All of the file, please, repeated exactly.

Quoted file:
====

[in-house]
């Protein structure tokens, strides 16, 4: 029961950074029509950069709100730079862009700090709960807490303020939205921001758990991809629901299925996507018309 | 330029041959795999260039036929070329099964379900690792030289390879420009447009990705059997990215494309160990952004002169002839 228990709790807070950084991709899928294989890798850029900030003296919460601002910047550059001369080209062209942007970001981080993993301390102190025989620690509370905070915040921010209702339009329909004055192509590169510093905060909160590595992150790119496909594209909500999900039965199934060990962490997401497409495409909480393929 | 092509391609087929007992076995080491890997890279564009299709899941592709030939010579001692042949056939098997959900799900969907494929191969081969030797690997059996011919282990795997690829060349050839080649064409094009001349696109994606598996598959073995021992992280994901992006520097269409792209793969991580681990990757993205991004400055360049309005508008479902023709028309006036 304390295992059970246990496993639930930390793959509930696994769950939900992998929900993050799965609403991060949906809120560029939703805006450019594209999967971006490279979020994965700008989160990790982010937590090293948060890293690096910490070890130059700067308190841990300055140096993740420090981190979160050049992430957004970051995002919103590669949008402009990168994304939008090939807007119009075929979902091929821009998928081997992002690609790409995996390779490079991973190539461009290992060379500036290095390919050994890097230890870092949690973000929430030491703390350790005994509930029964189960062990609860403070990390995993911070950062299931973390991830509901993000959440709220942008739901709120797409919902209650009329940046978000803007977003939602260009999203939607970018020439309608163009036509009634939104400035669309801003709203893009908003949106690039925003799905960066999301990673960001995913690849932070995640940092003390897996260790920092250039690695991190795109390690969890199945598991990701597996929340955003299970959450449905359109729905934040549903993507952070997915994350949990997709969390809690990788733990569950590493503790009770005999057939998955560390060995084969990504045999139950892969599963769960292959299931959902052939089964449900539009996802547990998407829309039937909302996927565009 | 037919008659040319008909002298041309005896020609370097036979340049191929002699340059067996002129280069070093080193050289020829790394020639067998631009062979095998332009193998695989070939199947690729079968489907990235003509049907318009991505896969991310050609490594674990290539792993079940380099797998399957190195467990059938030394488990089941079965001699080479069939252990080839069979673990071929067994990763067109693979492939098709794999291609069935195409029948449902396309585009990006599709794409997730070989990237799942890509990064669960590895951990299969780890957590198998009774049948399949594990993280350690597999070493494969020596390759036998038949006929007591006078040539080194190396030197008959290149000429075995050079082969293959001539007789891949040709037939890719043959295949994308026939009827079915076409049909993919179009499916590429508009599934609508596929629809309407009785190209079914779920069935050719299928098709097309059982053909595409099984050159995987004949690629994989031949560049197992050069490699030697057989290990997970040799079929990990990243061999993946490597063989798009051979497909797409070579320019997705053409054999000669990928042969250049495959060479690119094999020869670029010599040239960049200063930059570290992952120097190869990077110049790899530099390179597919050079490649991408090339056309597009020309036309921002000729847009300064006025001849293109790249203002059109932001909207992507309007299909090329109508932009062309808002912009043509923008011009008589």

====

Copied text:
[in-house]
């Protein structure tokens, strides 16, 4: 029961950074029509950069709100730079862009700090709960807490303020939205921001758990991809629901299925996507018309 | 330029041959795999260039036929070329099964379900690792030289390879420009447009990705059997990215494309160990952004002169002839 228990709790807070950084991709899928294989890798850029900030003296919460601002910047550059001369080209062209942007970001981080993993301390102190025989620690509370905070915040921010209702339009329909004055192509590169510093905060909160590595992150790119496909594209909500999900039965199934060990962490997401497409495409909480393929 | 092509391609087929007992076995080491890997890279564009299709899941592709030939010579001692042949056939098997959900799900969907494929191969081969030797690997059996011919282990795997690829060349050839080649064409094009001349696109994606598996598959073995021992992280994901992006520097269409792209793969991580681990990757993205991004400055360049309005508008479902023709028309006036 304390295992059970246990496993639930930390793959509930696994769950939900992998929900993050799965609403991060949906809120560029939703805006450019594209999967971006490279979020994965700008989160990790982010937590090293948060890293690096910490070890130059700067308190841990300055140096993740420090981190979160050049992430957004970051995002919103590669949008402009990168994304939008090939807007119009075929979902091929821009998928081997992002690609790409995996390779490079991973190539461009290992060379500036290095390919050994890097230890870092949690973000929430030491703390350790005994509930029964189960062990609860403070990390995993911070950062299931973390991830509901993000959440709220942008739901709120797409919902209650009329940046978000803007977003939602260009999203939607970018020439309608163009036509009634939104400035669309801003709203893009908003949106690039925003799905960066999301990673960001995913690849932070995640940092003390897996260790920092250039690695991190795109390690969890199945598991990701597996929340955003299970959450449905359109729905934040549903993507952070997915994350949990997709969390809690990788733990569950590493503790009770005999057939998955560390060995084969990504045999139950892969599963769960292959299931959902052939089964449900539009996802547990998407829309039937909302996927565009 | 037919008659040319008909002298041309005896020609370097036979340049191929002699340059067996002129280069070093080193050289020829790394020639067998631009062979095998332009193998695989070939199947690729079968489907990235003509049907318009991505896969991310050609490594674990290539792993079940380099797998399957190195467990059938030394488990089941079965001699080479069939252990080839069979673990071929067994990763067109693979492939098709794999291609069935195409029948449902396309585009990006599709794409997730070989990237799942890509990064669960590895951990299969780890957590198998009774049948399949594990993280350690597999070493494969020596390759036998038949006929007591006078040539080194190396030197008959290149000429075995050079082969293959001539007789891949040709037939890719043959295949994308026939009827079915076409049909993919179009499916590429508009599934609508596929629809309407009785190209079914779920069935050719299928098709097309059982053909595409099984050159995987004949690629994989031949560049197992050069490699030697057989290990997970040799079929990990990243061999993946490597063989798009051979497909797409070579320019997705053409054999000669990928042969250049495959060479690119094999020869670029010599040239960049200063930059570290992952120097190869990077110049790899530099390179597919050079490649991408090339056309597009020309036309921002000729847009300064006025001849293109790249203002059109932001909207992507309007299909090329109508932009062309808002912009043509923008011009008589």